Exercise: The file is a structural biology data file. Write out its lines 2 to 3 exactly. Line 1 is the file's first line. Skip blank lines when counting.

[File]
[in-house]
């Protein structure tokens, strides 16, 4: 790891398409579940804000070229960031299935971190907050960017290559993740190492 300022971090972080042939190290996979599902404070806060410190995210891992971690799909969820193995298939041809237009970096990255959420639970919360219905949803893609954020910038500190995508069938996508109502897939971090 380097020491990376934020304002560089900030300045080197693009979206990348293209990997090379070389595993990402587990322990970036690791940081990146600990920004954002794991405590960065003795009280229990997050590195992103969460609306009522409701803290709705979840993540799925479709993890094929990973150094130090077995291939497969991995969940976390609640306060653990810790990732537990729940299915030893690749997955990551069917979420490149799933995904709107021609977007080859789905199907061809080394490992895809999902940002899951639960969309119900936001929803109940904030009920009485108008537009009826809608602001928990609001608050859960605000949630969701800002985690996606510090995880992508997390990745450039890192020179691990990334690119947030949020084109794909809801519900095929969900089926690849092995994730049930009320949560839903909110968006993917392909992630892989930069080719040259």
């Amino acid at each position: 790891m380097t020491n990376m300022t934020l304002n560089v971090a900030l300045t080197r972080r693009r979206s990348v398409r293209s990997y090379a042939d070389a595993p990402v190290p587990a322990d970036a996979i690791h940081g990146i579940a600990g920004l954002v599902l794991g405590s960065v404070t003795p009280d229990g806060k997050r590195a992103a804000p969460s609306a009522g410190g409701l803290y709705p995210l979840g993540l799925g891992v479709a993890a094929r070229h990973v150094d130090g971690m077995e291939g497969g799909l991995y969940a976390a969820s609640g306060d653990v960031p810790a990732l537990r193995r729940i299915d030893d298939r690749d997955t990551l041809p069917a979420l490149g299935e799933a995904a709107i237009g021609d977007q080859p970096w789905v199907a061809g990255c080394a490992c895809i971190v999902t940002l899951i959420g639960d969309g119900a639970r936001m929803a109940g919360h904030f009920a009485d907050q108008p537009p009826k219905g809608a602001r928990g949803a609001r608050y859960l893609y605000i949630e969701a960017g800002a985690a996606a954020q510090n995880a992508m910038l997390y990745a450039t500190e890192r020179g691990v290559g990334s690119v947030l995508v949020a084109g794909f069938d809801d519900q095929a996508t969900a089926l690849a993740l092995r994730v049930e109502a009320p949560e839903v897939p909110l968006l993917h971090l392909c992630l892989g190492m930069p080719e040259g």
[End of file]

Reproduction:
């Protein structure tokens, strides 16, 4: 790891398409579940804000070229960031299935971190907050960017290559993740190492 300022971090972080042939190290996979599902404070806060410190995210891992971690799909969820193995298939041809237009970096990255959420639970919360219905949803893609954020910038500190995508069938996508109502897939971090 380097020491990376934020304002560089900030300045080197693009979206990348293209990997090379070389595993990402587990322990970036690791940081990146600990920004954002794991405590960065003795009280229990997050590195992103969460609306009522409701803290709705979840993540799925479709993890094929990973150094130090077995291939497969991995969940976390609640306060653990810790990732537990729940299915030893690749997955990551069917979420490149799933995904709107021609977007080859789905199907061809080394490992895809999902940002899951639960969309119900936001929803109940904030009920009485108008537009009826809608602001928990609001608050859960605000949630969701800002985690996606510090995880992508997390990745450039890192020179691990990334690119947030949020084109794909809801519900095929969900089926690849092995994730049930009320949560839903909110968006993917392909992630892989930069080719040259």
């Amino acid at each position: 790891m380097t020491n990376m300022t934020l304002n560089v971090a900030l300045t080197r972080r693009r979206s990348v398409r293209s990997y090379a042939d070389a595993p990402v190290p587990a322990d970036a996979i690791h940081g990146i579940a600990g920004l954002v599902l794991g405590s960065v404070t003795p009280d229990g806060k997050r590195a992103a804000p969460s609306a009522g410190g409701l803290y709705p995210l979840g993540l799925g891992v479709a993890a094929r070229h990973v150094d130090g971690m077995e291939g497969g799909l991995y969940a976390a969820s609640g306060d653990v960031p810790a990732l537990r193995r729940i299915d030893d298939r690749d997955t990551l041809p069917a979420l490149g299935e799933a995904a709107i237009g021609d977007q080859p970096w789905v199907a061809g990255c080394a490992c895809i971190v999902t940002l899951i959420g639960d969309g119900a639970r936001m929803a109940g919360h904030f009920a009485d907050q108008p537009p009826k219905g809608a602001r928990g949803a609001r608050y859960l893609y605000i949630e969701a960017g800002a985690a996606a954020q510090n995880a992508m910038l997390y990745a450039t500190e890192r020179g691990v290559g990334s690119v947030l995508v949020a084109g794909f069938d809801d519900q095929a996508t969900a089926l690849a993740l092995r994730v049930e109502a009320p949560e839903v897939p909110l968006l993917h971090l392909c992630l892989g190492m930069p080719e040259g």